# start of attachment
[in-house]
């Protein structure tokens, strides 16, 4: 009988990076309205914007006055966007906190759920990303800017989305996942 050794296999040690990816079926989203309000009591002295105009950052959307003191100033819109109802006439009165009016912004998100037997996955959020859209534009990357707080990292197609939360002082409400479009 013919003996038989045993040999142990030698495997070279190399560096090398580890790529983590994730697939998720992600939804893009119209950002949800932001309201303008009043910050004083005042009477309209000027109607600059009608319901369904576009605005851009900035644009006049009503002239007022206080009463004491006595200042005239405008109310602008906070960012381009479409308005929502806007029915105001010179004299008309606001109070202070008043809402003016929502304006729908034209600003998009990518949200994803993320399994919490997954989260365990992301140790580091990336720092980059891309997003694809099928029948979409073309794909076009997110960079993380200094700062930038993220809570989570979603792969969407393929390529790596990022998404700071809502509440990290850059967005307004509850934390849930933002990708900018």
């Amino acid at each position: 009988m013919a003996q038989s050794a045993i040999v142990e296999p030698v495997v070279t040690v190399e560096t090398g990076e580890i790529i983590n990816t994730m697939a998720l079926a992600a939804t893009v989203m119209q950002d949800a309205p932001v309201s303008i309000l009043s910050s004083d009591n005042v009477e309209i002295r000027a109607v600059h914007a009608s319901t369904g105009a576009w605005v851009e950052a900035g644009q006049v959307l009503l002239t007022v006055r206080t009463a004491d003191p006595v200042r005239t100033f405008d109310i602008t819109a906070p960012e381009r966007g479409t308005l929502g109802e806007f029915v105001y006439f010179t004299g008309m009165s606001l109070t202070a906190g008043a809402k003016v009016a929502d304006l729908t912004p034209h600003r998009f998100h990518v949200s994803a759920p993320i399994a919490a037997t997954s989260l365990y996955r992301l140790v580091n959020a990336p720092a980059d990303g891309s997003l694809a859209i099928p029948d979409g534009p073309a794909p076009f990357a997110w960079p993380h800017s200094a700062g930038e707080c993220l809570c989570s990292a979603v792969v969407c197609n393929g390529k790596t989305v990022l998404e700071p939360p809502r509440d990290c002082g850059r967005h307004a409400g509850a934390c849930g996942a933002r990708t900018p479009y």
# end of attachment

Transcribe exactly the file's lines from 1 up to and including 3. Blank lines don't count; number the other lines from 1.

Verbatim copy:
[in-house]
């Protein structure tokens, strides 16, 4: 009988990076309205914007006055966007906190759920990303800017989305996942 050794296999040690990816079926989203309000009591002295105009950052959307003191100033819109109802006439009165009016912004998100037997996955959020859209534009990357707080990292197609939360002082409400479009 013919003996038989045993040999142990030698495997070279190399560096090398580890790529983590994730697939998720992600939804893009119209950002949800932001309201303008009043910050004083005042009477309209000027109607600059009608319901369904576009605005851009900035644009006049009503002239007022206080009463004491006595200042005239405008109310602008906070960012381009479409308005929502806007029915105001010179004299008309606001109070202070008043809402003016929502304006729908034209600003998009990518949200994803993320399994919490997954989260365990992301140790580091990336720092980059891309997003694809099928029948979409073309794909076009997110960079993380200094700062930038993220809570989570979603792969969407393929390529790596990022998404700071809502509440990290850059967005307004509850934390849930933002990708900018």
């Amino acid at each position: 009988m013919a003996q038989s050794a045993i040999v142990e296999p030698v495997v070279t040690v190399e560096t090398g990076e580890i790529i983590n990816t994730m697939a998720l079926a992600a939804t893009v989203m119209q950002d949800a309205p932001v309201s303008i309000l009043s910050s004083d009591n005042v009477e309209i002295r000027a109607v600059h914007a009608s319901t369904g105009a576009w605005v851009e950052a900035g644009q006049v959307l009503l002239t007022v006055r206080t009463a004491d003191p006595v200042r005239t100033f405008d109310i602008t819109a906070p960012e381009r966007g479409t308005l929502g109802e806007f029915v105001y006439f010179t004299g008309m009165s606001l109070t202070a906190g008043a809402k003016v009016a929502d304006l729908t912004p034209h600003r998009f998100h990518v949200s994803a759920p993320i399994a919490a037997t997954s989260l365990y996955r992301l140790v580091n959020a990336p720092a980059d990303g891309s997003l694809a859209i099928p029948d979409g534009p073309a794909p076009f990357a997110w960079p993380h800017s200094a700062g930038e707080c993220l809570c989570s990292a979603v792969v969407c197609n393929g390529k790596t989305v990022l998404e700071p939360p809502r509440d990290c002082g850059r967005h307004a409400g509850a934390c849930g996942a933002r990708t900018p479009y």